Hardik Pandya Can be India’s Next Kapil Dev: Ian Chappell
New Delhi: Ever since making his debut for India, all-rounder Hardik Pandya has become a key member of team India. The all-rounder has been instrumental in setting up many victories for India. He was recently handed Test debut against Sri Lanka and impressed one and all.
Now former Australian captain Ian Chappell in his column for Hindustan Times has praised Pandya. “Hardik Pandya is potentially the pace bowling all-rounder India has craved since Kapil Dev retired. Pandya is a huge hit with the fans and was partly responsible for India dominating Australia in the recent ODI series,” wrote Chappell.
Chappell, however, believes that Pandya will be more of an asset to the Test team and will lend flexibility to the side.
“A player like Pandya, who has the ability to bat in the top six and also bowl at 140 kph gives a Test side the flexibility that leads to success in all conditions. It affords India the opportunity to field a balanced attack of five bowlers no matter what the conditions,” Chappell added.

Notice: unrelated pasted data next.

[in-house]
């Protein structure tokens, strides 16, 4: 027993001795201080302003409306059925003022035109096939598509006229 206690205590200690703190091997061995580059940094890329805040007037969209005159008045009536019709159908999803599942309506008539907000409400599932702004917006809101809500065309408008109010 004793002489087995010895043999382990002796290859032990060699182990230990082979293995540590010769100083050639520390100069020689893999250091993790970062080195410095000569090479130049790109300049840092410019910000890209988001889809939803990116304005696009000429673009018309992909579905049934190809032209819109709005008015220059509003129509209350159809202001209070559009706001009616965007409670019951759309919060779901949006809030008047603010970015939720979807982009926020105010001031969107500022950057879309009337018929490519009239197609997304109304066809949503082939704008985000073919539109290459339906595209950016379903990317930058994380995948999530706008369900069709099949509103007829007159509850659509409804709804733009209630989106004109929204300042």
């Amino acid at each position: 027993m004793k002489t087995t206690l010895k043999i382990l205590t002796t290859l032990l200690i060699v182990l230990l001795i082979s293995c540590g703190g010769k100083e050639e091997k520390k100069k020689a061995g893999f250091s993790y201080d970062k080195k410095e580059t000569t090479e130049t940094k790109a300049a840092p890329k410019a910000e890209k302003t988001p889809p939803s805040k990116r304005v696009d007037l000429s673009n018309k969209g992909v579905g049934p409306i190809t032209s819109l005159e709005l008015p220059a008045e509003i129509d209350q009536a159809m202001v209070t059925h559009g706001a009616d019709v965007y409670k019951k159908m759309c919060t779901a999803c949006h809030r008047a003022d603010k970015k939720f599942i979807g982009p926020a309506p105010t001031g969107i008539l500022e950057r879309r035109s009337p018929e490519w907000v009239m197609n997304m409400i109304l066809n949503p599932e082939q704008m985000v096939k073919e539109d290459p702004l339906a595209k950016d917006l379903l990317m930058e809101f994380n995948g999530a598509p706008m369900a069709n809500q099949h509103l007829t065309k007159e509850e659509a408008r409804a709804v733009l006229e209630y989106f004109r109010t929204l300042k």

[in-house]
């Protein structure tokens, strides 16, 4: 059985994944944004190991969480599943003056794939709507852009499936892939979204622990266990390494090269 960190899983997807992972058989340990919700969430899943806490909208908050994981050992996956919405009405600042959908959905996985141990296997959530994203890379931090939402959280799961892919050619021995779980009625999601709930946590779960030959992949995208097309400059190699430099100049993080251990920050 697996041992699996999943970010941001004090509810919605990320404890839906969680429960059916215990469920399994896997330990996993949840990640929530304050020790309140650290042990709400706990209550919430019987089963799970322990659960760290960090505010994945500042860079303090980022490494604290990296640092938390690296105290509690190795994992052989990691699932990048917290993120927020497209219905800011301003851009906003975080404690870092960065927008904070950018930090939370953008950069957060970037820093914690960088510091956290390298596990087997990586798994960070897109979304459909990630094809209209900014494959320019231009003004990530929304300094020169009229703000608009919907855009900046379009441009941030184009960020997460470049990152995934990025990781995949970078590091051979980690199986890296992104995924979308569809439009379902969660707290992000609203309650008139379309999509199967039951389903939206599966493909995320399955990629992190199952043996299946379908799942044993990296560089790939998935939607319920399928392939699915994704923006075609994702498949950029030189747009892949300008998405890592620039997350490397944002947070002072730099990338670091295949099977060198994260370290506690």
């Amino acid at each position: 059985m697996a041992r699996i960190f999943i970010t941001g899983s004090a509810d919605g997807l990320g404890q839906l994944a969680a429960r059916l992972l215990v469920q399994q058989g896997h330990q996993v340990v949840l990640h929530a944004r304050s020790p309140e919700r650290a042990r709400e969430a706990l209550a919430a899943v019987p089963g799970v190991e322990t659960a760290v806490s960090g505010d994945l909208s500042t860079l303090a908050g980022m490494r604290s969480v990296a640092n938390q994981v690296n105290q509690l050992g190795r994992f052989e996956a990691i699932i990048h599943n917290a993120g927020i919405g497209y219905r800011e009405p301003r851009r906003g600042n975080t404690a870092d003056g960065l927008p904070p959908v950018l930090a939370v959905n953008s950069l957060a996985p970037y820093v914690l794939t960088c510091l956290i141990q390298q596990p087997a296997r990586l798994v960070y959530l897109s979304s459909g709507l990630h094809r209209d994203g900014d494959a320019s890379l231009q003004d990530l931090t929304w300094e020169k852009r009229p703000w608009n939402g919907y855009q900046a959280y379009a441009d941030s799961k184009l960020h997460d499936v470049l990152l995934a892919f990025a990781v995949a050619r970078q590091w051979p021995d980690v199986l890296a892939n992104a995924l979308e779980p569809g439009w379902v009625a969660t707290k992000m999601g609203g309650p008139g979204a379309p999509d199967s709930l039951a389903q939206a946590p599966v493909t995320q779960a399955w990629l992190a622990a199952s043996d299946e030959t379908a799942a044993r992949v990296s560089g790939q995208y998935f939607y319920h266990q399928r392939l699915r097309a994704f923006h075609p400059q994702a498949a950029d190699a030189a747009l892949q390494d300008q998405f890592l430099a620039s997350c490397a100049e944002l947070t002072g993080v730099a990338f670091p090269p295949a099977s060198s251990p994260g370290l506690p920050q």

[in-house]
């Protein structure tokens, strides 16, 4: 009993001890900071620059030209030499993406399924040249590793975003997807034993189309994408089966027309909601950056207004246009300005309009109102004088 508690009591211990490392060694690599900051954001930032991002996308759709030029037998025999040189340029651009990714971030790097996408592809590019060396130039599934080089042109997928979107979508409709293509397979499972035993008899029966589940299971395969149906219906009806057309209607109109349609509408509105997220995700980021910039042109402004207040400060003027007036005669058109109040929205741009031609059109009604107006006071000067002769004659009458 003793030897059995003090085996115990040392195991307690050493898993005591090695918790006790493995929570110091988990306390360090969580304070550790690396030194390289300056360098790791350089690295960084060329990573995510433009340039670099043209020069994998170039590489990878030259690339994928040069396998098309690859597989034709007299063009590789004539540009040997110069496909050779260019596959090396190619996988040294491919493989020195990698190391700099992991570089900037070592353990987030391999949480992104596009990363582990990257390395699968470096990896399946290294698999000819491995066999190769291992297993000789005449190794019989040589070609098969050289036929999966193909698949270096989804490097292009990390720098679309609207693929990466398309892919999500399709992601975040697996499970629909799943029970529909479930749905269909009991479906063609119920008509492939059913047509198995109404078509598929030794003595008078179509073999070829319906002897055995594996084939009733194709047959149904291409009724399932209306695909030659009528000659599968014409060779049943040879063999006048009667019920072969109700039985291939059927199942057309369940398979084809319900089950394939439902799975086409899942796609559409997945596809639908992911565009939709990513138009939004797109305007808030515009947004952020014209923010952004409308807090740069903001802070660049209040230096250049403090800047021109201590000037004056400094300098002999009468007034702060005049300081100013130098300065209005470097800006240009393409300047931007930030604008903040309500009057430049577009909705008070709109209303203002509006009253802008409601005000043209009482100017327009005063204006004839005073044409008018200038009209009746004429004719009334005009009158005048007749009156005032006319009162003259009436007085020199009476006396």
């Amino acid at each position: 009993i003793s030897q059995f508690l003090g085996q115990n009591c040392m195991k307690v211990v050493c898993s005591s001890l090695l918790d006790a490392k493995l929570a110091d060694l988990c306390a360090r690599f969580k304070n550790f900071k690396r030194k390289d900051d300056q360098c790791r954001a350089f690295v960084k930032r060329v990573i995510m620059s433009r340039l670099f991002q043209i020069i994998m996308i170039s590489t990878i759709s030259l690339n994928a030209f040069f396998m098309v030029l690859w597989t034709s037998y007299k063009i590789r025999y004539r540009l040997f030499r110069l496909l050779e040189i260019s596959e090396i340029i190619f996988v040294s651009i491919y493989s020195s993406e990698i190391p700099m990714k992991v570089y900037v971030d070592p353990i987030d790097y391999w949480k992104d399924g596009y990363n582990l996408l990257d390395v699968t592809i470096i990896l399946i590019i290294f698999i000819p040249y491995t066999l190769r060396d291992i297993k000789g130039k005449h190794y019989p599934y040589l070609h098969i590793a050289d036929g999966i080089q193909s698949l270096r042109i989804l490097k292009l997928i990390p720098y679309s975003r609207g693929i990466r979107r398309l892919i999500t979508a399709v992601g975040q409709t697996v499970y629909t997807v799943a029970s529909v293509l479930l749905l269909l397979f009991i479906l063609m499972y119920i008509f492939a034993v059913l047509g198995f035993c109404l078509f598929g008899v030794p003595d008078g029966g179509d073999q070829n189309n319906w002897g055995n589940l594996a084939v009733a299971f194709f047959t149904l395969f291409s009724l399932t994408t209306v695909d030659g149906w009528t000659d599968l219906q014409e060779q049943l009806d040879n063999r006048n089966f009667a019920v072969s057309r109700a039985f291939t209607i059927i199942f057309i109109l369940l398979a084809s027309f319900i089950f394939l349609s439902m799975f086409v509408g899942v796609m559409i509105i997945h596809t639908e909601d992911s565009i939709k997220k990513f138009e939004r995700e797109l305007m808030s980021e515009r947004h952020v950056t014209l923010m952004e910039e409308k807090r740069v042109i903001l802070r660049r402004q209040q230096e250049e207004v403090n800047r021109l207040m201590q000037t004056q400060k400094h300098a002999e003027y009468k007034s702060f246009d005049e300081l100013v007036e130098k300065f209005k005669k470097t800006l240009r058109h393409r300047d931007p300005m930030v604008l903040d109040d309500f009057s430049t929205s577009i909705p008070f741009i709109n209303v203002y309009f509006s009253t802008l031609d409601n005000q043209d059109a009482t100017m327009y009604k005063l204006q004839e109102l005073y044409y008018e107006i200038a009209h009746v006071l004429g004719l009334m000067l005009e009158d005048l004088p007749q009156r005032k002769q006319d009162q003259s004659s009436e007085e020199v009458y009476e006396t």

Chappell also had a suggestion for Pandya to be successful in overseas tours, especially in Australia and wants the budding all-rounder to look towards former Pakistan batsman Javed Miandad for inspiration.
“If he needs inspiration in this regard he only needs look to former Pakistan batsman Javed Miandad. Miandad could be as annoying as a shovel grating on cement and he was constantly heckled in Australia but that only made him more determined,” he wrote.
“Eventually Miandad was begrudgingly accorded the highest Australian sporting compliment; ‘He’s a bloody annoying opponent but we’d love to have him on our side’,” Chappell mentioned.
In his column, Chappell also compared Pandya to England’s controversial all-rounder Ben Stokes.
“With his flamboyant style, Pandya reminds me a little of the electrifying England all-rounder Ben Stokes; the outstanding and highly combative cricketer on the field rather than the citizen with a propensity for self-destruction off it.”
“Both players are aggressive in their approach and this often results in a match-changing performance or a deflating and spectacular misfire. Neither is concerned with containment and this can lead to the odd profligate spell of bowling,” he added.